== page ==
In other words, I don’t think agape = action for the reasons stated above (e.g. “God so loved the world that he gave…” His love was the reason for His action of giving). And I also think “spiritual” needs to be added before “good” to accurately capture the biblical meaning of the word (same example).

Agape = action is problematic because we can do sacrificial action for our wives (or whomever) without actually loving them in our hearts (like “this people honors me with their lips, but their hearts are from me”). And even if it is heart-driven action, it might come from wrong motives in the heart, like selfish ones.

Emphasizing the goal of spiritual good helps because otherwise unbelievers could practice agape love, and the Bible says it’s a fruit of the Spirit (Gal. 3:24) that is shed abroad in our hearts by the Spirit (Rom. 5:5). That part of my definition is what sets the use of agape in the NT apart from its infrequent use in the ancient world (and the other Greek words for love, of course). My belief after studying it is that Jesus “coined the term” (or at least co-opted and changed it) in order to communicate these ideas.

I illustrated the importance and implications of our definition of love in a recent Facebook post, which elicited some interesting responses:

What do you think about this? I'm wondering if one of the reasons why the younger generation of Christians are so open to unbiblical ideas about sexual morality is because we have failed to draw a clear distinction between the world's definition of love and the Bible's. "Love is love," they say. But the primary New Testament Greek word for love (agape) means something so different from the way we usually use the word in our culture. Here's what "love" means in the Bible: "A Holy Spirit-created desire in the heart for the spiritual good of others, which issues in self-sacrificial action on their behalf." This kind of love can only happen by the power of God transforming us from the inside out (Rom. 5:5, 1 Cor. 13:3), like God's love it is focused on and acts for spiritual and eternal goals (John 3:16, Gal. 6:1-2), and it is clearly not based on feelings or the attractiveness of the object (Matt. 5:44, Rom. 5:10). Since this is so different from the way "love" is used in our culture, I wonder if we should use different words for one or the other, and if so what should we call them?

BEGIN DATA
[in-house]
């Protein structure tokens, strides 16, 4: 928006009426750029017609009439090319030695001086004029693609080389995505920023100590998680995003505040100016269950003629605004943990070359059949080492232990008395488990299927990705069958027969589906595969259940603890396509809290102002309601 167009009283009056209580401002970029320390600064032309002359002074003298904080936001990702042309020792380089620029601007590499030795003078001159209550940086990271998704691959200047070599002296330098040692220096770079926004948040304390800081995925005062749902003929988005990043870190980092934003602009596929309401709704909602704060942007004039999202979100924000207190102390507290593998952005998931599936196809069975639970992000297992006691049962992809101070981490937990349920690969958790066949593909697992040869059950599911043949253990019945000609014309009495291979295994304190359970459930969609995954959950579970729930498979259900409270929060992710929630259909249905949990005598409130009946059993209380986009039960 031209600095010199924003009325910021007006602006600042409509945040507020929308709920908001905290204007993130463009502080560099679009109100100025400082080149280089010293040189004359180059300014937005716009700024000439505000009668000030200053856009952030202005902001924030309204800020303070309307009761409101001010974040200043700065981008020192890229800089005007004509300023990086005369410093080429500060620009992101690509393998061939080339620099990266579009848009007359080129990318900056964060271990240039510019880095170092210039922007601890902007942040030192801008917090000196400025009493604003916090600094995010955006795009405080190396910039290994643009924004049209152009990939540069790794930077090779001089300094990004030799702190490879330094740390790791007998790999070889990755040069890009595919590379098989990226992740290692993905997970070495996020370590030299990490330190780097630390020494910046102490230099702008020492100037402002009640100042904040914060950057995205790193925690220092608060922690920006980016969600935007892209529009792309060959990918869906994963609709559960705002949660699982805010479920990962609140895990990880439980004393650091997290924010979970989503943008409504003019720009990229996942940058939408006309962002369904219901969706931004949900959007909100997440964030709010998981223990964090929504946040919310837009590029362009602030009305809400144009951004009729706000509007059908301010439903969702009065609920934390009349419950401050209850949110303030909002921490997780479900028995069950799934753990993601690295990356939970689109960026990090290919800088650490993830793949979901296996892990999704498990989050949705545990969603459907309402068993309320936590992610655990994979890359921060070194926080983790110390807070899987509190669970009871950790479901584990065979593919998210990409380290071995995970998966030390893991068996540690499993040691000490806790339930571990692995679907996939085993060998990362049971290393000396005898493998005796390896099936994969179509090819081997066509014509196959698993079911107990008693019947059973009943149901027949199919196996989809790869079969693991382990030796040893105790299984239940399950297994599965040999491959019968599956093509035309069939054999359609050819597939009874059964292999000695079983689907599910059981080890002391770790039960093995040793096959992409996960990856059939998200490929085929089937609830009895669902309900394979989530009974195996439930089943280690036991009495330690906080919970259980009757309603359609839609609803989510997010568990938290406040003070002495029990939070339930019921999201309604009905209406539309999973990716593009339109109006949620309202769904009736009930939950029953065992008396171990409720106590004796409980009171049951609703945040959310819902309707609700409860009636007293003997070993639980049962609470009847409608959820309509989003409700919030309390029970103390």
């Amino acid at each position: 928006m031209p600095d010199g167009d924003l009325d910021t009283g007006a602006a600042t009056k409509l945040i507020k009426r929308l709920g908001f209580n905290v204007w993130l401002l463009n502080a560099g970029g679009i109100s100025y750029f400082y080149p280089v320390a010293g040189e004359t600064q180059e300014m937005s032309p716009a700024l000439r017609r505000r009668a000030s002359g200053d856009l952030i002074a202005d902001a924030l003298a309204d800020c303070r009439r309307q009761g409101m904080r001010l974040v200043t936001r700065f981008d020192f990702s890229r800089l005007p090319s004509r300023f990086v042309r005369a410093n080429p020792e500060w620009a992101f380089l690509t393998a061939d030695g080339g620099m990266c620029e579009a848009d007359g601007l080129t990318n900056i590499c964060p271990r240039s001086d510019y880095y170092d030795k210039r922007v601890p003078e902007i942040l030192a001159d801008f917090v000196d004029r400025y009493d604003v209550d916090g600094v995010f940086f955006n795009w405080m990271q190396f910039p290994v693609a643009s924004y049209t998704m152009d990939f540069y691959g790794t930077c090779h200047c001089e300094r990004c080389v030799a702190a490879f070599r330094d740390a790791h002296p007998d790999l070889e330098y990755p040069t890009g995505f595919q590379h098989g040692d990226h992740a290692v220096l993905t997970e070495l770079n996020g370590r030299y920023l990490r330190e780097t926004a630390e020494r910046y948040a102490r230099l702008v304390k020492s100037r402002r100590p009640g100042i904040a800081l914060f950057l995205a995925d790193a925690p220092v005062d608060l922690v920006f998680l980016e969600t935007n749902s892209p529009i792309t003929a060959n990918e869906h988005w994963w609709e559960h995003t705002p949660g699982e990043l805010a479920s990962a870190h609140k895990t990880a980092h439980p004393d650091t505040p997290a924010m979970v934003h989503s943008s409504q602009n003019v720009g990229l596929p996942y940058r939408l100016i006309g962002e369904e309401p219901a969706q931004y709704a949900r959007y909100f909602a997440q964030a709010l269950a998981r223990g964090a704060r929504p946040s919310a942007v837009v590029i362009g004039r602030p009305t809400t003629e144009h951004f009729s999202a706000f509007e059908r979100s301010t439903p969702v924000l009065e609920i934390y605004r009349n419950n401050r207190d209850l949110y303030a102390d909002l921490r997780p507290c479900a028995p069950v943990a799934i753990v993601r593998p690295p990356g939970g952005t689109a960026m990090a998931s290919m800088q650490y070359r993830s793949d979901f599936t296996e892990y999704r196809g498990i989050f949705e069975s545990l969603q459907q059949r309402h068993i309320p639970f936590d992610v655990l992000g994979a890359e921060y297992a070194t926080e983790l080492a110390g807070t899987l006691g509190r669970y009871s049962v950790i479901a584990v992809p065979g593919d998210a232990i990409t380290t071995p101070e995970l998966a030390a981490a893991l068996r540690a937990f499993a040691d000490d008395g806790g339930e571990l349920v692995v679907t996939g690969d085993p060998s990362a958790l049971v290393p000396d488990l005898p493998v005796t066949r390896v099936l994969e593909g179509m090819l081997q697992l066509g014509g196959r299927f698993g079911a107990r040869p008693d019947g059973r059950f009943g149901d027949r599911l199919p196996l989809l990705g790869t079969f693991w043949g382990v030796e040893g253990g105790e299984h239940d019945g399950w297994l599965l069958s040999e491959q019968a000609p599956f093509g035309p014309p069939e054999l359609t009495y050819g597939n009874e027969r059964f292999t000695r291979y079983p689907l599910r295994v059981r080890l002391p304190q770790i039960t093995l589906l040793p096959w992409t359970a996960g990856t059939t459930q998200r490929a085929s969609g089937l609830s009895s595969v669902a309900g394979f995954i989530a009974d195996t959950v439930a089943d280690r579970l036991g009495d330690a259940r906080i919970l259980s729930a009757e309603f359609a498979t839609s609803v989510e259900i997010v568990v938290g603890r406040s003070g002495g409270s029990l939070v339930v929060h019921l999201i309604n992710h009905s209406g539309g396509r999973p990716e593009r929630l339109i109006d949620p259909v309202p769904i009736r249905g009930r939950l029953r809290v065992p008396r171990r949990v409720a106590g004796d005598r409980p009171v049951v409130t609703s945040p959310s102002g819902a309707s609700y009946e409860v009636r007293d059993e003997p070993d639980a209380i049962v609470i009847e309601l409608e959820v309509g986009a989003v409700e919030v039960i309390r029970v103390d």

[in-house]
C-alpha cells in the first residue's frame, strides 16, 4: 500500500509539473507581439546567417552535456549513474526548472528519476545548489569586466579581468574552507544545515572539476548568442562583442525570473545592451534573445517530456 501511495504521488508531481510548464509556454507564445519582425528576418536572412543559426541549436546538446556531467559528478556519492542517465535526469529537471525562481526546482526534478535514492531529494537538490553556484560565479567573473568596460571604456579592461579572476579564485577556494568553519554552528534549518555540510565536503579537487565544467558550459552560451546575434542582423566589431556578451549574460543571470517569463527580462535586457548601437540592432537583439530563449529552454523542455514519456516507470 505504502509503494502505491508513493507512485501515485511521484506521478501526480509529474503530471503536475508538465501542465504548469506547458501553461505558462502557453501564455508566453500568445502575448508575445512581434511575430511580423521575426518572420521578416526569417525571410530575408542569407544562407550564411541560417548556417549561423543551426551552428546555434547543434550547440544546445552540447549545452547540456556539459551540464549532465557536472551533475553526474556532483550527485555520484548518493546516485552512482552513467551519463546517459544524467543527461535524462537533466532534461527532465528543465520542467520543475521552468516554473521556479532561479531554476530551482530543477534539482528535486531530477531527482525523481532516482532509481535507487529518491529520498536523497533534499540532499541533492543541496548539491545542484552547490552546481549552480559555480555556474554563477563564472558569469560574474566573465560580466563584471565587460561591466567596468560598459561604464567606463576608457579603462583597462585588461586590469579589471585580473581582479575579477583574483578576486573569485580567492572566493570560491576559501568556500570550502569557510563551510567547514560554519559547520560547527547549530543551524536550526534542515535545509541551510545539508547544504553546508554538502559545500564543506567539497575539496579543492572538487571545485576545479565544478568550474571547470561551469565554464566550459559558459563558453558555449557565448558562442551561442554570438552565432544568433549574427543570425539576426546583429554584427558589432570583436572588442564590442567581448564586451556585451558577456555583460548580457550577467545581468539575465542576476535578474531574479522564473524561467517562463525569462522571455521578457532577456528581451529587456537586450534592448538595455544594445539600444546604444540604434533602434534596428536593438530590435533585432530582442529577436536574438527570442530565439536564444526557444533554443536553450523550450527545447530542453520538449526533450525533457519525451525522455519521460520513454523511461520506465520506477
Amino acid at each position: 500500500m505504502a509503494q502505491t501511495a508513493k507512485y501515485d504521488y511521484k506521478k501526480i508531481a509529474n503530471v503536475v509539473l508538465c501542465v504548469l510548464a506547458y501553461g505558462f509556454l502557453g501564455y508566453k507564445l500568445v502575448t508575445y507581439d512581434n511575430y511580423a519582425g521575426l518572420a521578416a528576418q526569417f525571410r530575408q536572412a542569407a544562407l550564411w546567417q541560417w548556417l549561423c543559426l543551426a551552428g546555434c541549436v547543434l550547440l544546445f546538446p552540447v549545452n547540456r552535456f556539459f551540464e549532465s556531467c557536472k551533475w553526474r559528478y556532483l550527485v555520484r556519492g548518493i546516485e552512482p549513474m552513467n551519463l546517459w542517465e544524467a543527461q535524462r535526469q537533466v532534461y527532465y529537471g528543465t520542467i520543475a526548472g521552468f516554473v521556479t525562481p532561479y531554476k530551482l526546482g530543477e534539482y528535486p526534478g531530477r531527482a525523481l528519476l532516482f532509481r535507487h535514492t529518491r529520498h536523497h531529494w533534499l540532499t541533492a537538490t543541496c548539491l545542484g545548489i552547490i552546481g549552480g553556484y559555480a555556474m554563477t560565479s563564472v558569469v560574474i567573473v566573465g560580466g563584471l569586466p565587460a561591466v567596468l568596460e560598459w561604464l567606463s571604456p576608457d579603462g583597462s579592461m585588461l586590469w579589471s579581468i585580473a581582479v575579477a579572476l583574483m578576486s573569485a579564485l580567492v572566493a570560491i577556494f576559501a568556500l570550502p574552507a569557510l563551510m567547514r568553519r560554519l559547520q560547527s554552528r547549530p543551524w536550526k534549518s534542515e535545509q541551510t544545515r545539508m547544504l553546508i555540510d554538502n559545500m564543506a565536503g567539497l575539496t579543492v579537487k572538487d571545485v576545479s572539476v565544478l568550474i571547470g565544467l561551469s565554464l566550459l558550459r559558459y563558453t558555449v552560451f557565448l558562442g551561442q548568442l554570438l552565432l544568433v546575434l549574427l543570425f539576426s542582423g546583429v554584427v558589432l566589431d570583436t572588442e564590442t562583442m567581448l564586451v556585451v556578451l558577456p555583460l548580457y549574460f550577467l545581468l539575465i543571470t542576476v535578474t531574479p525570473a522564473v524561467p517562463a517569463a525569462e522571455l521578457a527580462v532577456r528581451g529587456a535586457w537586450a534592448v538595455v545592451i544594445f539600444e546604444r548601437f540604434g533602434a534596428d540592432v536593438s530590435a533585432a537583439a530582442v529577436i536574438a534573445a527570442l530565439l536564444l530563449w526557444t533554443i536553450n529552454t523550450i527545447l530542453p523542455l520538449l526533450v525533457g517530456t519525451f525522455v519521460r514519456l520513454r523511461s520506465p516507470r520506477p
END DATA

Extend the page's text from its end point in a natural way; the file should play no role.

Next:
Maybe we should start using the term "agape love" when we're talking about the kind of love that God has and we should have as well (as long as we understand it correctly, of course:).

Wednesday, November 25, 2020

Why You Need a Good Church

You believe in God, but you don’t think you need to go to church. Or you attend church, but you do not see any need to become a member of one. If so, there are increasing numbers of people who think the same way you do. But is this a good trend? Take a moment to examine it with me…